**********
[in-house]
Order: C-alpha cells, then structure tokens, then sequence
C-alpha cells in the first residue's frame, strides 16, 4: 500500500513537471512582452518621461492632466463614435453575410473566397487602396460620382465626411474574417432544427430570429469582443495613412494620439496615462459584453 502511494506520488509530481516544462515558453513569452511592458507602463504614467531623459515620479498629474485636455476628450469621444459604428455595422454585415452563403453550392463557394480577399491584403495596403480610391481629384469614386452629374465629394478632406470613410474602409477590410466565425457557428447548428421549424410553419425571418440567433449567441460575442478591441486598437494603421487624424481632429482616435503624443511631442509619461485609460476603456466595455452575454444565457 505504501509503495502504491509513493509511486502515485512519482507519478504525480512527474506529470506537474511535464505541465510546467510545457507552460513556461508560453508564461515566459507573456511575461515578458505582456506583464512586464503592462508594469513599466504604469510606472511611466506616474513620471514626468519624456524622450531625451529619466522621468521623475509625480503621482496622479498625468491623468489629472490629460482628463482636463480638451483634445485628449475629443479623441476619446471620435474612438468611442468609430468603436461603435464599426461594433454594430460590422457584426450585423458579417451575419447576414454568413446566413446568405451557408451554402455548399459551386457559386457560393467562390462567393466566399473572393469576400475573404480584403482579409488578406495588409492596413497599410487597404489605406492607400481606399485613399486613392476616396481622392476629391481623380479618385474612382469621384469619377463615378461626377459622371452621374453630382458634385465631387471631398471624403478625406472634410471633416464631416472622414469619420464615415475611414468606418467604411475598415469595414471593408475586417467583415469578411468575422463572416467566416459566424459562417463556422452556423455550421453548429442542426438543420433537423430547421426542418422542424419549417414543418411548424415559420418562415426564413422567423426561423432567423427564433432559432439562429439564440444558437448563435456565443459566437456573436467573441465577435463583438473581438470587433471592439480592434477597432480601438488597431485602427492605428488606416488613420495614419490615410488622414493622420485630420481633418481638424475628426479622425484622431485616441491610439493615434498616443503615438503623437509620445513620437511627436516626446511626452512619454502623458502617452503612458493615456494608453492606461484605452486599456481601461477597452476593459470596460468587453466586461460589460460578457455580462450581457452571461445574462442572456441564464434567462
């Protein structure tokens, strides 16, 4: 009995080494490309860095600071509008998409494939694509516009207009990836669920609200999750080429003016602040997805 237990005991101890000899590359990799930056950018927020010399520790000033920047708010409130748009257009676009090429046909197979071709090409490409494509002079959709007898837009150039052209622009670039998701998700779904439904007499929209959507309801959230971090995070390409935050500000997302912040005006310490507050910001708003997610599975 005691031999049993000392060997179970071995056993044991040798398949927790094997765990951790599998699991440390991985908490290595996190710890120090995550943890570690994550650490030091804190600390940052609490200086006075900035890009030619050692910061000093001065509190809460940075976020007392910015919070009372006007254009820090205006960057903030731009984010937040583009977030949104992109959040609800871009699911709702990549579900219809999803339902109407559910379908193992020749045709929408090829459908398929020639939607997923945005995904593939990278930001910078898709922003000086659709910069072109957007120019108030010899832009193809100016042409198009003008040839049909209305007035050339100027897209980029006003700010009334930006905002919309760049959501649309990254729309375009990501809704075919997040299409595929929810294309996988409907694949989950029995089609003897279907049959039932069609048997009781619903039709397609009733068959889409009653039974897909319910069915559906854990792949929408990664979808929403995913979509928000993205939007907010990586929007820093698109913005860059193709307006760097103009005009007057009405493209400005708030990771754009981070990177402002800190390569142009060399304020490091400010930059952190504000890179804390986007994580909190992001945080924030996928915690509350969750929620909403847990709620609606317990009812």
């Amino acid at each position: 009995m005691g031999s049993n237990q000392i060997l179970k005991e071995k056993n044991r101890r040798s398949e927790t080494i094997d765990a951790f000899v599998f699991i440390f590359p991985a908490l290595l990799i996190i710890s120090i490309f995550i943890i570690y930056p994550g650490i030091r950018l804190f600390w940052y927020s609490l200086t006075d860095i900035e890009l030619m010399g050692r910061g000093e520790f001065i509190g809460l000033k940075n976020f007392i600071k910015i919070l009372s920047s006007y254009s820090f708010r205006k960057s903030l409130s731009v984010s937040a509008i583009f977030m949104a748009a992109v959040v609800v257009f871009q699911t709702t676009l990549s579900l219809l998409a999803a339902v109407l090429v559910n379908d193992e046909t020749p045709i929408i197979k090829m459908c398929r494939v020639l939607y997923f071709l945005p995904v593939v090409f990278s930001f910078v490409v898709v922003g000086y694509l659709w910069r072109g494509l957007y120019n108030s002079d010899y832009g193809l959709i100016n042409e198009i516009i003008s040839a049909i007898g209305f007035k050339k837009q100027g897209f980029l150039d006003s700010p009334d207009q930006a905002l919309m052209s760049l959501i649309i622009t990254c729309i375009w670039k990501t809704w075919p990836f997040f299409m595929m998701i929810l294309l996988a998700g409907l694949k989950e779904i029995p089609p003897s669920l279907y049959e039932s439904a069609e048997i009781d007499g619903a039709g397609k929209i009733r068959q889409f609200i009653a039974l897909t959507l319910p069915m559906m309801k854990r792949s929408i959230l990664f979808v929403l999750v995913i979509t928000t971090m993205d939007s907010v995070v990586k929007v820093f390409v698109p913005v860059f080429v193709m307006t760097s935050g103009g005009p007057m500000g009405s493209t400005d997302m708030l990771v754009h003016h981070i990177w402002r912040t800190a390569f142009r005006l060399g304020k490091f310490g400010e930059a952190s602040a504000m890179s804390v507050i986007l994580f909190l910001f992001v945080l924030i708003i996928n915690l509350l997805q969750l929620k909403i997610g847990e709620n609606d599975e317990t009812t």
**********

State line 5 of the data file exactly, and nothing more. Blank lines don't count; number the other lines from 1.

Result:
């Amino acid at each position: 009995m005691g031999s049993n237990q000392i060997l179970k005991e071995k056993n044991r101890r040798s398949e927790t080494i094997d765990a951790f000899v599998f699991i440390f590359p991985a908490l290595l990799i996190i710890s120090i490309f995550i943890i570690y930056p994550g650490i030091r950018l804190f600390w940052y927020s609490l200086t006075d860095i900035e890009l030619m010399g050692r910061g000093e520790f001065i509190g809460l000033k940075n976020f007392i600071k910015i919070l009372s920047s006007y254009s820090f708010r205006k960057s903030l409130s731009v984010s937040a509008i583009f977030m949104a748009a992109v959040v609800v257009f871009q699911t709702t676009l990549s579900l219809l998409a999803a339902v109407l090429v559910n379908d193992e046909t020749p045709i929408i197979k090829m459908c398929r494939v020639l939607y997923f071709l945005p995904v593939v090409f990278s930001f910078v490409v898709v922003g000086y694509l659709w910069r072109g494509l957007y120019n108030s002079d010899y832009g193809l959709i100016n042409e198009i516009i003008s040839a049909i007898g209305f007035k050339k837009q100027g897209f980029l150039d006003s700010p009334d207009q930006a905002l919309m052209s760049l959501i649309i622009t990254c729309i375009w670039k990501t809704w075919p990836f997040f299409m595929m998701i929810l294309l996988a998700g409907l694949k989950e779904i029995p089609p003897s669920l279907y049959e039932s439904a069609e048997i009781d007499g619903a039709g397609k929209i009733r068959q889409f609200i009653a039974l897909t959507l319910p069915m559906m309801k854990r792949s929408i959230l990664f979808v929403l999750v995913i979509t928000t971090m993205d939007s907010v995070v990586k929007v820093f390409v698109p913005v860059f080429v193709m307006t760097s935050g103009g005009p007057m500000g009405s493209t400005d997302m708030l990771v754009h003016h981070i990177w402002r912040t800190a390569f142009r005006l060399g304020k490091f310490g400010e930059a952190s602040a504000m890179s804390v507050i986007l994580f909190l910001f992001v945080l924030i708003i996928n915690l509350l997805q969750l929620k909403i997610g847990e709620n609606d599975e317990t009812t």